Reservists help deliver babies on board Operation Allies Refuge flights

Reservist deliver healthy baby girl on evac flight

A newborn baby is tended to on board a C-17 at a Middle East staging area. A 315th Airlift Wing aircrew from Joint Base Charleston, South Carolina, helped deliver the baby. (Courtesy photo)

Two separate Air Force Reserve Command airlift wings successfully evacuated hundreds of Americans and allies during the early days of the Afghanistan evacuation operation … and each landed with one more passenger than was manifested.

The 315th Airlift Wing from Joint Base Charleston, South Carolina, and the 445th AW from Wright-Patterson AFB, Ohio, were both mobilized in support of Operation Allies Refuge alongside other U.S. and allied military organizations after the fall of Kabul Aug. 15.

On Aug. 23, a Reserve crew from the 315th AW’s 701st Airlift Squadron was waiting to land its C-17 Globemaster III at a Middle East staging area when crew members became concerned about a female passenger.

Tech. Sgt. Leah Schmidt, 701st AS loadmaster, and Capt. Leslie Green, 375th Aeromedical Evacuation Squadron flight nurse, used their professional Air Force training to help deliver a baby girl. Green said it was her first full delivery, but it wasn’t as hard as she expected.

“The hard part, she did by herself,” Green said of the Afghan woman whose healthy daughter arrived minutes before landing. “The baby was perfect. She was a little bit small, definitely didn’t make it to full term, but she came out crying. She seemed to be doing well in this world.”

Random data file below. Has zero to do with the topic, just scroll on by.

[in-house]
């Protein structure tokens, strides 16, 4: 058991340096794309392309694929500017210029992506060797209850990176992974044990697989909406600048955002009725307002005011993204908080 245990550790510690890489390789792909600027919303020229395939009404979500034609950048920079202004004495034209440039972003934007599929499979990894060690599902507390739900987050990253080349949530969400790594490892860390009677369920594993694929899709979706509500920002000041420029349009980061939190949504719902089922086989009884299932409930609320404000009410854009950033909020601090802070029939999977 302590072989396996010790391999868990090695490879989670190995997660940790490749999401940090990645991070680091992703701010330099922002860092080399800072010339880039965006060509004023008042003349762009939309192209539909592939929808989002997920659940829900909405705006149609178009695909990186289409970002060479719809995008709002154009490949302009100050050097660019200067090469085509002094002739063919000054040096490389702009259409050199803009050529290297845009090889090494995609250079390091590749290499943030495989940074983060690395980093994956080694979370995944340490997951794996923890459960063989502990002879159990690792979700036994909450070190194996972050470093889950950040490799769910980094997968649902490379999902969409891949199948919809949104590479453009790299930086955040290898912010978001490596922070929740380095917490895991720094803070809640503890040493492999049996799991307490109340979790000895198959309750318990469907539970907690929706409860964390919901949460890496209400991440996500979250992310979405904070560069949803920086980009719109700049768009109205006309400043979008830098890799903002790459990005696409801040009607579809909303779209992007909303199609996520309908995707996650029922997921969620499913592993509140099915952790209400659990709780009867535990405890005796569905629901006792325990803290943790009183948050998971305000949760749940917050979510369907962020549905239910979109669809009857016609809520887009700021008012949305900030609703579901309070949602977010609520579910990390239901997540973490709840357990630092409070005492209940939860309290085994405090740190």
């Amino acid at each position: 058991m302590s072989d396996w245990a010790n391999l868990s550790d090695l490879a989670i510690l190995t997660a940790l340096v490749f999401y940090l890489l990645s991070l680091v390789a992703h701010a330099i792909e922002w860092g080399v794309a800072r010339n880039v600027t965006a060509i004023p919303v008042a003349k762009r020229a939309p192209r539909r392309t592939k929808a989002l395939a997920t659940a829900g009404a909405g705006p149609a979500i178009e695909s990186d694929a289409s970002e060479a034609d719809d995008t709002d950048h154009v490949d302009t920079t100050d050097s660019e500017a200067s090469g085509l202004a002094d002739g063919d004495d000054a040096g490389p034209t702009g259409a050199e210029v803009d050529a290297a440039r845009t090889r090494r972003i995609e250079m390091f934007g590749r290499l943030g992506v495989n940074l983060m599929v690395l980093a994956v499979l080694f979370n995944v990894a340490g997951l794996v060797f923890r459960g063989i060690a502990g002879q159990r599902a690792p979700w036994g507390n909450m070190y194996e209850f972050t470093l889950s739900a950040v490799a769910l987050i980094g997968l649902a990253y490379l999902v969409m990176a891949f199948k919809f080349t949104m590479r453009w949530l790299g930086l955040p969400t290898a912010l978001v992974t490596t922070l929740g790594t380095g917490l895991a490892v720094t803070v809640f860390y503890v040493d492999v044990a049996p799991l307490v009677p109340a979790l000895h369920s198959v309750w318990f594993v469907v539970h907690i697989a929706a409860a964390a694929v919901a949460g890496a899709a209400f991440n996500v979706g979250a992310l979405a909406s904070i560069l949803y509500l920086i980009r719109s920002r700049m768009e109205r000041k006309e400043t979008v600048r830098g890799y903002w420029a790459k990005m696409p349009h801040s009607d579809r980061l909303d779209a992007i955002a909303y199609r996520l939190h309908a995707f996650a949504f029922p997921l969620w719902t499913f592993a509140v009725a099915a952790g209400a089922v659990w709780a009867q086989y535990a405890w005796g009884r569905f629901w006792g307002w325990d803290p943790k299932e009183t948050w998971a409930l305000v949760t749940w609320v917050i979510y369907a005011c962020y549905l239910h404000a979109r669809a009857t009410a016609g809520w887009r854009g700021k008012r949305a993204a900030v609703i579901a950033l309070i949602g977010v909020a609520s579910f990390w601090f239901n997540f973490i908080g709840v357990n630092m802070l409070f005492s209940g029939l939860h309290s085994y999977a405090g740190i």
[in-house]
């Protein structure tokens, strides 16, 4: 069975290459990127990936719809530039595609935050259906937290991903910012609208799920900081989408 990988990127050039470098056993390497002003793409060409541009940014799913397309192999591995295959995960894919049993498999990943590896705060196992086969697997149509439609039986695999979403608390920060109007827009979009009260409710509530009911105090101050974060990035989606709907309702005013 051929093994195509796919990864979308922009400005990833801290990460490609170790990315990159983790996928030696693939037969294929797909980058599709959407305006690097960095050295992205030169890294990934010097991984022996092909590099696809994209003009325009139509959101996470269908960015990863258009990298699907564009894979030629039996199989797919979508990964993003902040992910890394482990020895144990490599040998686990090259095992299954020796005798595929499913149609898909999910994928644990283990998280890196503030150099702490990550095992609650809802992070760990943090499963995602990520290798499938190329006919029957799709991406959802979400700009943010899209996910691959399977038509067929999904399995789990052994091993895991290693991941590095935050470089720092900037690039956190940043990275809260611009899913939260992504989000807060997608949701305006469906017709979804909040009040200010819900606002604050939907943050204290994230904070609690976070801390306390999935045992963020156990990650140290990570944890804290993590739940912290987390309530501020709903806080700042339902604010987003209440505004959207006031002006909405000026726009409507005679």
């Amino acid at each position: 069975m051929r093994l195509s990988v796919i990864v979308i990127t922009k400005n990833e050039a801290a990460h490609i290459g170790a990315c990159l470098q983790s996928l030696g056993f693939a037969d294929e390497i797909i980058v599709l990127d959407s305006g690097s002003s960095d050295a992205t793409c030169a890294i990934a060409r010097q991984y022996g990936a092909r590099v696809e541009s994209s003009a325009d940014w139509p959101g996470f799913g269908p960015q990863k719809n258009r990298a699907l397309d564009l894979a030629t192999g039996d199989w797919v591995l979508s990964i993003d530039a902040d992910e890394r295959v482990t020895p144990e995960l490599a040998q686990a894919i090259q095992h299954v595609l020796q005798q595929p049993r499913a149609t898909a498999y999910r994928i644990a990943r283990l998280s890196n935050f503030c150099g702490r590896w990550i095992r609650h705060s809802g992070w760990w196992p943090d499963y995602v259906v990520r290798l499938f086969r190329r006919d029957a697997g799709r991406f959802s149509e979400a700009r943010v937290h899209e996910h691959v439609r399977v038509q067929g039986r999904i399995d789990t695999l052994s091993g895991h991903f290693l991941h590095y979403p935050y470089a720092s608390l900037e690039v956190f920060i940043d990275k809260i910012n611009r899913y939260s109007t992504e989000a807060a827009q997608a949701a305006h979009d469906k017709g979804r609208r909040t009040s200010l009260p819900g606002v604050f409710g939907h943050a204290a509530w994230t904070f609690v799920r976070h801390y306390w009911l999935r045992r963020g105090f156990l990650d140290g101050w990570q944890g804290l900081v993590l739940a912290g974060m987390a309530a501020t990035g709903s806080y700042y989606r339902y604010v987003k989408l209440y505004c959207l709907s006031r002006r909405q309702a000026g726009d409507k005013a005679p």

A couple of days prior, on Aug. 21, another baby girl was born in the cargo bay of a 445th AW C-17 on its way from Qatar to Ramstein Air Base, Germany, while a group of female evacuees held up their shawls to protect the Afghan mother’s privacy. The baby girl’s parents named their daughter “Reach,” after the aircraft’s call sign (Reach 828).

Reach 828 had departed from an intermediate staging area in Qatar with a planeload of evacuees when the Afghan mother went into labor and began having complications.

“The aircraft commander decided to descend in altitude to increase air pressure in the aircraft, which helped stabilize and save the mother’s life,” Air Mobility Command said via Twitter.

“So that child’s name will forever be Reach,” Gen. Tod Wolters, U.S. European Command commander, said during a news briefing Aug. 25. “And as you can well imagine, being an Air Force fighter pilot, it’s my dream to watch that young child called Reach grow up and be a U.S. citizen and fly United States Air Force fighters in our Air Force.” #ReserveReady

(Judd was temporarily assigned to the Headquarters AFRC public affairs office when she wrote this article.)